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Welcome to Wyoming. You are here in the state that provides most of the energy for this nation; you're in the state that's been devastated by recent policies and you're now considering more damage. Hundreds have been laid off at the coal mines and that's resulted in thousands being laid off on the railroad. That impact also affects the associated businesses and then spreads to the regular services and store and restaurants and costs jobs for those employees too. It's time to take your foot off the gas pedal of economic destruction. It's time to apply the brake of common sense. No economy stands by itself. This economy has an effect on our nation as a whole.

I want to start by thanking all the concerned citizens, members of the Wyoming State Legislature, and representatives of coal companies who are here today.  The purpose of these public meetings is to provide the Bureau of Land Management (BLM) with information that will “help shape future decisions about this public resource” – federal coal.  We’re here to talk about whether Americans are receiving a fair return on federal coal.  To examine how market conditions affect the coal industry.  To study the environmental impacts of the federal coal program.  And finally, to be reminded of all the critical ways that coal supports and provides for families and communities here in Wyoming.  That’s a lot to discuss.  But there is nobody better suited, nobody who knows coal better than the people here in this building today.  So I thank you all for taking time from your jobs and your lives to come here today and share your stories and expertize with the BLM and one another.

I also want to thank the Department of Interior and BLM for holding a public meeting here in Casper.   This is an appropriate place for a discussion of such importance.  Wyoming is the largest coal producing state in the nation, producing about 40% of America’s coal, and approximately 85% of all coal on federal lands.  To get a true sense of the importance of the federal coal program to this state, I think Interior and BLM need to visit additional communities and speak with all the people whose families, schools, communities and livelihood depend on coal.   Along with my colleagues John Barrasso and Cynthia Lummis, I have asked the BLM to host additional meetings in Gillette and Rock Springs.  Governor Mead has also made this request.  And I ask the BLM again here today – please demonstrate that you haven’t already determined the results of this study and arrange these additional meetings.  The legitimacy of this programmatic review – this multiyear effort that will cost millions and potentially disrupt many aspects of the coal industry – depends on the diligence and sincerity of this process.  To truly examine this program, you simply must go to the communities it impacts the most.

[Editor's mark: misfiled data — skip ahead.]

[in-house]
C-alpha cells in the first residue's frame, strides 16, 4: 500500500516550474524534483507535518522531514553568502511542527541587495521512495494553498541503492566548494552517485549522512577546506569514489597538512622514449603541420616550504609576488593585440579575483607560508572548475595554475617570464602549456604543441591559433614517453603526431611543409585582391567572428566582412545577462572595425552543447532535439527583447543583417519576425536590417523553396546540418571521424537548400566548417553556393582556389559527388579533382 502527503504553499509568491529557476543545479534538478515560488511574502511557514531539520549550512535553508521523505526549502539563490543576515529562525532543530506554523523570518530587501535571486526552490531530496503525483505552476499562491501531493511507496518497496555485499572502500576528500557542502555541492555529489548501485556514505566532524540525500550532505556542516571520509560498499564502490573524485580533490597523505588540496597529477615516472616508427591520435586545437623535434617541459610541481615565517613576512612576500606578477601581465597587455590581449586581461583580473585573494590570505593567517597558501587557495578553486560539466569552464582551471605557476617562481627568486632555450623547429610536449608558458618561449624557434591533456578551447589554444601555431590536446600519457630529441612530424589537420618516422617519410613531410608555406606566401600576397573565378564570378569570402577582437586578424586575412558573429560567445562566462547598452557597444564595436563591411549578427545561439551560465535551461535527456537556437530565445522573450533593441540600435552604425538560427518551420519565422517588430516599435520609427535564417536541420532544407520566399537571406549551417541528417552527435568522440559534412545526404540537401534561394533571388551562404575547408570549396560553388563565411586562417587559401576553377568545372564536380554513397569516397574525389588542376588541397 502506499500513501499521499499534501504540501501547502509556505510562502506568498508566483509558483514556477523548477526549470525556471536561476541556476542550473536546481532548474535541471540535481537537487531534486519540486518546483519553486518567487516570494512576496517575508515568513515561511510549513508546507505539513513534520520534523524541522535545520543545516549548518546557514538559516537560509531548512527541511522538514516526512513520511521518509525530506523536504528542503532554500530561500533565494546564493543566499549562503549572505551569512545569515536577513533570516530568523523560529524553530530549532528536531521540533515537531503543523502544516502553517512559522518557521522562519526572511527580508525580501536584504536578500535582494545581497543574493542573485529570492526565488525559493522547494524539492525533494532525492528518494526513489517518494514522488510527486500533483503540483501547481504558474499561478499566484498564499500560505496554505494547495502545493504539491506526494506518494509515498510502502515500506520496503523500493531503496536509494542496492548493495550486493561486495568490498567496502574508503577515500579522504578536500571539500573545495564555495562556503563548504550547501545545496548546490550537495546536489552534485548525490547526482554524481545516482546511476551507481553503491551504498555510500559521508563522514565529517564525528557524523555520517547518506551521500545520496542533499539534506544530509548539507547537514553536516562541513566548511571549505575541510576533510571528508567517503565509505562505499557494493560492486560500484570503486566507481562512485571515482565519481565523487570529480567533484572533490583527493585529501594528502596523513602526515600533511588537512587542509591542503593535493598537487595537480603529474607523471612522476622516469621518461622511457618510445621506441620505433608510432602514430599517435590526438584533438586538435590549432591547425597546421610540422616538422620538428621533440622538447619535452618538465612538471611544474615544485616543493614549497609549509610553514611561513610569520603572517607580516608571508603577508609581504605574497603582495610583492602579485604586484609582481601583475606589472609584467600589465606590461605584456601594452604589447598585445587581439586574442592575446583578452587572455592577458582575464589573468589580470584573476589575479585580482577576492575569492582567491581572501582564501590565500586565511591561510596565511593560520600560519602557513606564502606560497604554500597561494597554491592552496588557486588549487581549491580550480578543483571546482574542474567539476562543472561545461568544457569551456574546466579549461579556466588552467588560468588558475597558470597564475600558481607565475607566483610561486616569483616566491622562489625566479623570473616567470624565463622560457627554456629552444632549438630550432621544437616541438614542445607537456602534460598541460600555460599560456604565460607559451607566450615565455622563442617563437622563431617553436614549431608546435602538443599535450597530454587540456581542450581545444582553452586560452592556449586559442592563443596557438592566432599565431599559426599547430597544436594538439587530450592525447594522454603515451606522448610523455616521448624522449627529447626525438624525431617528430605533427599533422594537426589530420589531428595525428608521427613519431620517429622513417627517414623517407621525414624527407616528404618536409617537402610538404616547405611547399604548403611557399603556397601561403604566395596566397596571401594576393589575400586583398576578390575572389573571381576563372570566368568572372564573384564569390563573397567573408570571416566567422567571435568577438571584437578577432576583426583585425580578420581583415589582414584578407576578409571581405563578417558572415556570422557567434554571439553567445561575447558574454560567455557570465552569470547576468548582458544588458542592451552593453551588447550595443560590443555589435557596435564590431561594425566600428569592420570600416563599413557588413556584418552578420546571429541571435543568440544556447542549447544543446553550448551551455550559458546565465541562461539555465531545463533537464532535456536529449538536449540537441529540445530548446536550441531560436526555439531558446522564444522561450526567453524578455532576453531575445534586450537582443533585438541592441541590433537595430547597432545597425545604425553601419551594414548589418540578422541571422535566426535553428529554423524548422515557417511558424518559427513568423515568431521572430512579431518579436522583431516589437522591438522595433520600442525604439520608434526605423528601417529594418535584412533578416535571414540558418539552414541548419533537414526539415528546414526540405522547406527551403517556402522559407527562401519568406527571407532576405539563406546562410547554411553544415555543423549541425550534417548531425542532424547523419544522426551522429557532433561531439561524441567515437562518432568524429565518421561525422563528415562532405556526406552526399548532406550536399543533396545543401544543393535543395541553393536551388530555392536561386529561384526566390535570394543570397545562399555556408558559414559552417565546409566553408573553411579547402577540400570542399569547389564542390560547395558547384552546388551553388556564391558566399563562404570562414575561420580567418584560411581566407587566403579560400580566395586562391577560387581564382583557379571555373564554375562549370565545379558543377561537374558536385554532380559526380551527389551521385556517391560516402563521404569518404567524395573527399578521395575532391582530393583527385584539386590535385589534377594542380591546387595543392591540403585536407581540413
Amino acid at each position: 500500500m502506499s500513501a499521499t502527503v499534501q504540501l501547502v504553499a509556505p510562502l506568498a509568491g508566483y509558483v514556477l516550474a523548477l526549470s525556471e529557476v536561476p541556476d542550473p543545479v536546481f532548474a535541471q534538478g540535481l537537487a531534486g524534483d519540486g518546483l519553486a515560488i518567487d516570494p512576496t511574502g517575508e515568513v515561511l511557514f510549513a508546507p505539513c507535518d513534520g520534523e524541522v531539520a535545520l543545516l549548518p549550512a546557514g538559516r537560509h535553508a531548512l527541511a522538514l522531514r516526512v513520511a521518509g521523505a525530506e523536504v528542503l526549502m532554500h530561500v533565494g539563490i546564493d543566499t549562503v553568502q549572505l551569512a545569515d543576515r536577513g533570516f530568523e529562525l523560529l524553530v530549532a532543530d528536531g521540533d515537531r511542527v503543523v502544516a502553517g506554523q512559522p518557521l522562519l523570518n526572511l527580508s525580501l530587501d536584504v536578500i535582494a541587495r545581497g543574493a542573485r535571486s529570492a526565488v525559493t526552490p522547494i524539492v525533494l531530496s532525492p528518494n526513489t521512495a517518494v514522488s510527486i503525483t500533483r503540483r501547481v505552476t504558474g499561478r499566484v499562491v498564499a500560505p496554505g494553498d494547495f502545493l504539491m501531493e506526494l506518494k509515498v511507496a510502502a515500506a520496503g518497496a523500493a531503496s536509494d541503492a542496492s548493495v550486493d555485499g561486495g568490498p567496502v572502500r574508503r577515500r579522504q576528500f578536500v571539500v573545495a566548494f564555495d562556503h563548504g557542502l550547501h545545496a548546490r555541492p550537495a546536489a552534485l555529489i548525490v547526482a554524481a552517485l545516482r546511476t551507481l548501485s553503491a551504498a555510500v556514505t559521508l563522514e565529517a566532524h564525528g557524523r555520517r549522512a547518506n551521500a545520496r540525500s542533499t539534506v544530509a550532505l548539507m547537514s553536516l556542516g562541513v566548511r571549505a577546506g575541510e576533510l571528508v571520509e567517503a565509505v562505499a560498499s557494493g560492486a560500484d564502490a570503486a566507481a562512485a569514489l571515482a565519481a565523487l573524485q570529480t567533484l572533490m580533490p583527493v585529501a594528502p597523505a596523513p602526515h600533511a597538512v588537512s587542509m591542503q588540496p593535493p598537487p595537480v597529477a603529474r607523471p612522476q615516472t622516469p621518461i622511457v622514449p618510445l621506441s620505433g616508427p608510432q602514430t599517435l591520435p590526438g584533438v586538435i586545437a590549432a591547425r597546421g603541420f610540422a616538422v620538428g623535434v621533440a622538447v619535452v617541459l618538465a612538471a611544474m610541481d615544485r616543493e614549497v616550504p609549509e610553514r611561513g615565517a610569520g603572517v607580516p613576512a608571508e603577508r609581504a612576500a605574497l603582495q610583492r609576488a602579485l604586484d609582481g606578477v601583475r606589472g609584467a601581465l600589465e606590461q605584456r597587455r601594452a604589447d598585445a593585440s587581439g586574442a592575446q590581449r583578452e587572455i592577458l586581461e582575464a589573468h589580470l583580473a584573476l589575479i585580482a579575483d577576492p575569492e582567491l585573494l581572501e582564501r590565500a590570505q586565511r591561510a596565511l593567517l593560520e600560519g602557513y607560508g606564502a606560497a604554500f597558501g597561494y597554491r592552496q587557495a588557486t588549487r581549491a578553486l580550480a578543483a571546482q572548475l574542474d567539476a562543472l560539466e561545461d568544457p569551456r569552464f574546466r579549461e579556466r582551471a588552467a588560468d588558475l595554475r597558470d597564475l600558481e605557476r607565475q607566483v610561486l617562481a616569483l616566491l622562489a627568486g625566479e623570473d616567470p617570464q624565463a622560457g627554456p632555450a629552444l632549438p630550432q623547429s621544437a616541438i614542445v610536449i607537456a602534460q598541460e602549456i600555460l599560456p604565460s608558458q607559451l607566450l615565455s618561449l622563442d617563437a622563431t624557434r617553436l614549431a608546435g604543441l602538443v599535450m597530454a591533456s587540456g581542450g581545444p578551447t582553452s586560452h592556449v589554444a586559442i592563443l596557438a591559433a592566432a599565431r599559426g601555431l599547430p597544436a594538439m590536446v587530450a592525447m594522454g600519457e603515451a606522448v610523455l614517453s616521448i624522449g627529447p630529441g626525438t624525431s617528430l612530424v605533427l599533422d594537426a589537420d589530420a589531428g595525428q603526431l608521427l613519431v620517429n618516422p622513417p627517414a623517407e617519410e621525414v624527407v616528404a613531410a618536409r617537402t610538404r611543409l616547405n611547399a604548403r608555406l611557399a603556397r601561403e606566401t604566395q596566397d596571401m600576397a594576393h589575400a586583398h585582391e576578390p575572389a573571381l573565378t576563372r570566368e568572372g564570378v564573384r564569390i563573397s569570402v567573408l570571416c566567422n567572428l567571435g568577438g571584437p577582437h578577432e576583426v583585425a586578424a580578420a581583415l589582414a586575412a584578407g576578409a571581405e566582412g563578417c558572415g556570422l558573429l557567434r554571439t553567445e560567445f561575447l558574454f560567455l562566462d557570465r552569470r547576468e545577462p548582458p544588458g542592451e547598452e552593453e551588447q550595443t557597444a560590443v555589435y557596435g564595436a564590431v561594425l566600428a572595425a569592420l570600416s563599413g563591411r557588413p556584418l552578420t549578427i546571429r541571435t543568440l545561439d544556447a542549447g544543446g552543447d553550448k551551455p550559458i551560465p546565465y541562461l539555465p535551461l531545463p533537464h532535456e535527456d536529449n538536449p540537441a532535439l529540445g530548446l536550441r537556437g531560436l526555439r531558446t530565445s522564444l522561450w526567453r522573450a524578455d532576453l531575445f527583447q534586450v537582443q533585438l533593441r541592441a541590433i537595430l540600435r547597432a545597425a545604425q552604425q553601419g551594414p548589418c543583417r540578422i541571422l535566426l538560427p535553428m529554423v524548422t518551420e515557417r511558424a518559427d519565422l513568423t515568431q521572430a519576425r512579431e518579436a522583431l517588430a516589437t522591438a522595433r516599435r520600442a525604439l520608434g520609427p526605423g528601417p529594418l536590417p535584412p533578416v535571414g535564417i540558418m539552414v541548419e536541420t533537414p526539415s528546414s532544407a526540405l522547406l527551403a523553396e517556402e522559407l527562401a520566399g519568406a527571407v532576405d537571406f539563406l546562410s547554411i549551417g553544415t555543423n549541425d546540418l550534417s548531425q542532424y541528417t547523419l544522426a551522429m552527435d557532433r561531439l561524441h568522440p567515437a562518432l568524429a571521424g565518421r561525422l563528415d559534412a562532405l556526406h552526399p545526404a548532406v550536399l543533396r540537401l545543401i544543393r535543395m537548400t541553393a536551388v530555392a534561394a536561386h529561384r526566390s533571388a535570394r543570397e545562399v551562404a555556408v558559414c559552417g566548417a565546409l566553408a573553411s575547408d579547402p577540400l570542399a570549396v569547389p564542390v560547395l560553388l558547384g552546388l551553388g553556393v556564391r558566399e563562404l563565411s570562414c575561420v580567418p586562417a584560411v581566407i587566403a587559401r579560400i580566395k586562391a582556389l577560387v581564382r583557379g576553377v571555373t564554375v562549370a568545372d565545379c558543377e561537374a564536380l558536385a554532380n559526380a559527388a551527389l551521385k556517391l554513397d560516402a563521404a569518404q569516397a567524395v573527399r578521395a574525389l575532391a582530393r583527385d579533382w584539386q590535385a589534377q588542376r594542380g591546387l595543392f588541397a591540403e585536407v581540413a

So we are all here because coal supports Wyoming, and Wyoming supports coal.  Wyoming supports federal coal because we know the value of this program.  Last summer, many of the people here today went to a similar listening session in Gillette, where the BLM was seeking information to determine whether the American taxpayers receive a fair return on their federal coal resources.  I argued then that American taxpayers are already receiving more than a fair return on their coal resources.  Many others made the same argument.  I stand by that sentiment – because the facts prove it. 

This program, which began in 1920, has been a tremendously successful way to provide affordable energy to the nation, provide jobs in places like the Powder River Basin, where 85% of all federal coal is mined, and provide value to the government.  According to the BLM, the federal coal leasing program has generated well over a billion dollars a year for the last ten years: $7.9 billion in royalties, and nearly $4 billion in rent, bonus bid payments, and other fees.  Again, that’s money coal leasing earns for the federal government – a stark contrast to most federal programs.  The program also produced over 5 billion tons of coal.  That’s a lot of baseload.  And when companies go to sell federal coal produced in the PRB, an average of 40% of the sale price already goes to taxes and fees.  Again – taxpayers are already getting a fair return on this investment.